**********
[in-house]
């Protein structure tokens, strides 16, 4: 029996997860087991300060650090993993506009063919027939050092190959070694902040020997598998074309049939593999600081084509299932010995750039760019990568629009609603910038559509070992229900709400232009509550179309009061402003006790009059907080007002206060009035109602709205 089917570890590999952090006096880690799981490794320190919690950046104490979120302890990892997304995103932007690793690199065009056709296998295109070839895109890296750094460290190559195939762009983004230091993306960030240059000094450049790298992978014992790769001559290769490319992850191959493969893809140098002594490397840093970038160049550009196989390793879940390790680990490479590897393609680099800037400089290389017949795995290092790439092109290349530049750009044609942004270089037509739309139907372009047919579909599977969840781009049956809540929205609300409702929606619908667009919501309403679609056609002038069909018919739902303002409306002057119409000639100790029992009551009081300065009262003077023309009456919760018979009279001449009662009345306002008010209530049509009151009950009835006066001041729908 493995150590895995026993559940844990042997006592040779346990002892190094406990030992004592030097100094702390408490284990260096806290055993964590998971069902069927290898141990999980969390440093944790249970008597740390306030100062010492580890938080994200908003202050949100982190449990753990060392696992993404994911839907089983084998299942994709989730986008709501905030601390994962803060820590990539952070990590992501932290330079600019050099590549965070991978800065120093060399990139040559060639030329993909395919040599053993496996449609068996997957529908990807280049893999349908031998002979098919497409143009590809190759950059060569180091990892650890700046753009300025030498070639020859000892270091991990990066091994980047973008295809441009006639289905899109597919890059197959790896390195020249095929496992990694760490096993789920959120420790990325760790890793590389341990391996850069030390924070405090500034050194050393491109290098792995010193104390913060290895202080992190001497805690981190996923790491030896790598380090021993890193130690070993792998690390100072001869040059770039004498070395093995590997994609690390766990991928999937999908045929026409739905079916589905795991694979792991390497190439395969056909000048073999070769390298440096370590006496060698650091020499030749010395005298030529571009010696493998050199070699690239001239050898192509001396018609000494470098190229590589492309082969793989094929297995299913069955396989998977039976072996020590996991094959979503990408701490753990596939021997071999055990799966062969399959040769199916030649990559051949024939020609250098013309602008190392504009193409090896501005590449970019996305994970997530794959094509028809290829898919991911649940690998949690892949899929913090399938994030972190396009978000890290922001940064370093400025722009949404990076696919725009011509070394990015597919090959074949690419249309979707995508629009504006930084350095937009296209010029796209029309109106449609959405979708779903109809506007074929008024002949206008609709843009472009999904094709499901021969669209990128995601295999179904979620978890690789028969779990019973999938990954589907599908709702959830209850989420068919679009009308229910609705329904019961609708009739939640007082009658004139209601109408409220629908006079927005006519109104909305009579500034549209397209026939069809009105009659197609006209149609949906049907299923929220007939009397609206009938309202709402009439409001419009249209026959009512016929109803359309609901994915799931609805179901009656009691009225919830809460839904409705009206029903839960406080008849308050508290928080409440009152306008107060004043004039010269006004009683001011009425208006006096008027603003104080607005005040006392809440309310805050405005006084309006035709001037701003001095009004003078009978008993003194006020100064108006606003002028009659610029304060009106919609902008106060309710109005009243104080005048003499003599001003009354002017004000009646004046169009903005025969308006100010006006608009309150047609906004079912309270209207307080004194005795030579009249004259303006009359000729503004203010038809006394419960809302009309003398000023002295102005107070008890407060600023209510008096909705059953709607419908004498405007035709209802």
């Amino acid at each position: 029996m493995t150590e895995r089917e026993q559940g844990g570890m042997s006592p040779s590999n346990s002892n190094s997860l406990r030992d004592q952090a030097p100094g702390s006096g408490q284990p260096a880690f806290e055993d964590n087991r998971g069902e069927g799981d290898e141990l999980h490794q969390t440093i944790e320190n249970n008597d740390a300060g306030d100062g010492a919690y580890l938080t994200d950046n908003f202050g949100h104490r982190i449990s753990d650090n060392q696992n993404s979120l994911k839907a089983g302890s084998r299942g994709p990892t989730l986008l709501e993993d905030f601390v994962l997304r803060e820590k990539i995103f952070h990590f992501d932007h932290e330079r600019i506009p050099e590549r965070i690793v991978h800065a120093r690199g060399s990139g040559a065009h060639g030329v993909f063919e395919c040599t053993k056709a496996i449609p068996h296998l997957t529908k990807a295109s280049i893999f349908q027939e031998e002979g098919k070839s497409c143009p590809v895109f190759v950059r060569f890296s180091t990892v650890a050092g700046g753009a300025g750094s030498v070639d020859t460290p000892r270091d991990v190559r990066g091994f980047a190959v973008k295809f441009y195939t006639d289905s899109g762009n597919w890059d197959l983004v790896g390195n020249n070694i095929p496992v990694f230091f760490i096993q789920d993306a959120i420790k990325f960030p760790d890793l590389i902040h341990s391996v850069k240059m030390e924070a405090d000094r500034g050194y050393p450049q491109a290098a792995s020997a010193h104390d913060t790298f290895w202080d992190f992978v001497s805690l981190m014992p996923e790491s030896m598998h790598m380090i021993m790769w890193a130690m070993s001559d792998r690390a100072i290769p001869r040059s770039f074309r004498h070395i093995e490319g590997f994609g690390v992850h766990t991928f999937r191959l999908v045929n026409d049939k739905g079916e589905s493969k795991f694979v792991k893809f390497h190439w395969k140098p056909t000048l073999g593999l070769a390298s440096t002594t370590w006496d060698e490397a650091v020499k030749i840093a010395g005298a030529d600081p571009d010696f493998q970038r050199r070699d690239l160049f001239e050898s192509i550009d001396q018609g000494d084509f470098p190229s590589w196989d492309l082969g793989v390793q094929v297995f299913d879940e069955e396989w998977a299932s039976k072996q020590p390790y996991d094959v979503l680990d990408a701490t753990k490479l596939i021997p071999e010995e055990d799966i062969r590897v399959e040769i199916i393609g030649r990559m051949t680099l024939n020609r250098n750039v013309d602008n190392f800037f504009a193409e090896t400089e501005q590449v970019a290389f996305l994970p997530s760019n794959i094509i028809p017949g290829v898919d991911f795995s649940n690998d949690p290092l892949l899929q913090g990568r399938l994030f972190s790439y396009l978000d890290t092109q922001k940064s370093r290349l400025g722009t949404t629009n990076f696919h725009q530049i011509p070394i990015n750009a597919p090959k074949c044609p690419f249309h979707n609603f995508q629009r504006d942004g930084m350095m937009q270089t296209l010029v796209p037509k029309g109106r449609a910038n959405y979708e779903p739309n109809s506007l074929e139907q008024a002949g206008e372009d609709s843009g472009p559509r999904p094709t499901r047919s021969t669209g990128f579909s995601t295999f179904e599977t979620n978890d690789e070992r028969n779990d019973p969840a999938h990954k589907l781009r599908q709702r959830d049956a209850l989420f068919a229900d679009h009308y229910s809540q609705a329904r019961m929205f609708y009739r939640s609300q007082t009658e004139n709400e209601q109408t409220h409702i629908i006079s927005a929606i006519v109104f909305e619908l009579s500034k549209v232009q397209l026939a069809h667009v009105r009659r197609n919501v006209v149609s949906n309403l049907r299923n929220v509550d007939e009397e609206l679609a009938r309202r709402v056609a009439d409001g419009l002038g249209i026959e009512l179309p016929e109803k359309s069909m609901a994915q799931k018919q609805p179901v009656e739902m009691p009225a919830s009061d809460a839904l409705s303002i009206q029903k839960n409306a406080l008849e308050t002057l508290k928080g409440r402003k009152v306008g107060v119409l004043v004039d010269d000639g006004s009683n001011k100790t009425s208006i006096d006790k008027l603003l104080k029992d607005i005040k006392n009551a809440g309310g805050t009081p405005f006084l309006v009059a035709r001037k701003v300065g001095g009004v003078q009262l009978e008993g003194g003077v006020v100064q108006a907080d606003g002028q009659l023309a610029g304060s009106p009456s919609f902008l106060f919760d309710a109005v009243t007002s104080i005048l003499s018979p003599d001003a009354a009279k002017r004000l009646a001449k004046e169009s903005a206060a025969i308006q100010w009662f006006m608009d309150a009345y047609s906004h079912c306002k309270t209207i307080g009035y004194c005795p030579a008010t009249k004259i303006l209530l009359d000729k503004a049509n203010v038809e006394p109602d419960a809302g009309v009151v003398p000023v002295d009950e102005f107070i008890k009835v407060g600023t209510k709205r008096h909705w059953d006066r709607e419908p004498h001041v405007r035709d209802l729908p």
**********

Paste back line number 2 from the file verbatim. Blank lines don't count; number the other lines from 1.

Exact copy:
């Protein structure tokens, strides 16, 4: 029996997860087991300060650090993993506009063919027939050092190959070694902040020997598998074309049939593999600081084509299932010995750039760019990568629009609603910038559509070992229900709400232009509550179309009061402003006790009059907080007002206060009035109602709205 089917570890590999952090006096880690799981490794320190919690950046104490979120302890990892997304995103932007690793690199065009056709296998295109070839895109890296750094460290190559195939762009983004230091993306960030240059000094450049790298992978014992790769001559290769490319992850191959493969893809140098002594490397840093970038160049550009196989390793879940390790680990490479590897393609680099800037400089290389017949795995290092790439092109290349530049750009044609942004270089037509739309139907372009047919579909599977969840781009049956809540929205609300409702929606619908667009919501309403679609056609002038069909018919739902303002409306002057119409000639100790029992009551009081300065009262003077023309009456919760018979009279001449009662009345306002008010209530049509009151009950009835006066001041729908 493995150590895995026993559940844990042997006592040779346990002892190094406990030992004592030097100094702390408490284990260096806290055993964590998971069902069927290898141990999980969390440093944790249970008597740390306030100062010492580890938080994200908003202050949100982190449990753990060392696992993404994911839907089983084998299942994709989730986008709501905030601390994962803060820590990539952070990590992501932290330079600019050099590549965070991978800065120093060399990139040559060639030329993909395919040599053993496996449609068996997957529908990807280049893999349908031998002979098919497409143009590809190759950059060569180091990892650890700046753009300025030498070639020859000892270091991990990066091994980047973008295809441009006639289905899109597919890059197959790896390195020249095929496992990694760490096993789920959120420790990325760790890793590389341990391996850069030390924070405090500034050194050393491109290098792995010193104390913060290895202080992190001497805690981190996923790491030896790598380090021993890193130690070993792998690390100072001869040059770039004498070395093995590997994609690390766990991928999937999908045929026409739905079916589905795991694979792991390497190439395969056909000048073999070769390298440096370590006496060698650091020499030749010395005298030529571009010696493998050199070699690239001239050898192509001396018609000494470098190229590589492309082969793989094929297995299913069955396989998977039976072996020590996991094959979503990408701490753990596939021997071999055990799966062969399959040769199916030649990559051949024939020609250098013309602008190392504009193409090896501005590449970019996305994970997530794959094509028809290829898919991911649940690998949690892949899929913090399938994030972190396009978000890290922001940064370093400025722009949404990076696919725009011509070394990015597919090959074949690419249309979707995508629009504006930084350095937009296209010029796209029309109106449609959405979708779903109809506007074929008024002949206008609709843009472009999904094709499901021969669209990128995601295999179904979620978890690789028969779990019973999938990954589907599908709702959830209850989420068919679009009308229910609705329904019961609708009739939640007082009658004139209601109408409220629908006079927005006519109104909305009579500034549209397209026939069809009105009659197609006209149609949906049907299923929220007939009397609206009938309202709402009439409001419009249209026959009512016929109803359309609901994915799931609805179901009656009691009225919830809460839904409705009206029903839960406080008849308050508290928080409440009152306008107060004043004039010269006004009683001011009425208006006096008027603003104080607005005040006392809440309310805050405005006084309006035709001037701003001095009004003078009978008993003194006020100064108006606003002028009659610029304060009106919609902008106060309710109005009243104080005048003499003599001003009354002017004000009646004046169009903005025969308006100010006006608009309150047609906004079912309270209207307080004194005795030579009249004259303006009359000729503004203010038809006394419960809302009309003398000023002295102005107070008890407060600023209510008096909705059953709607419908004498405007035709209802």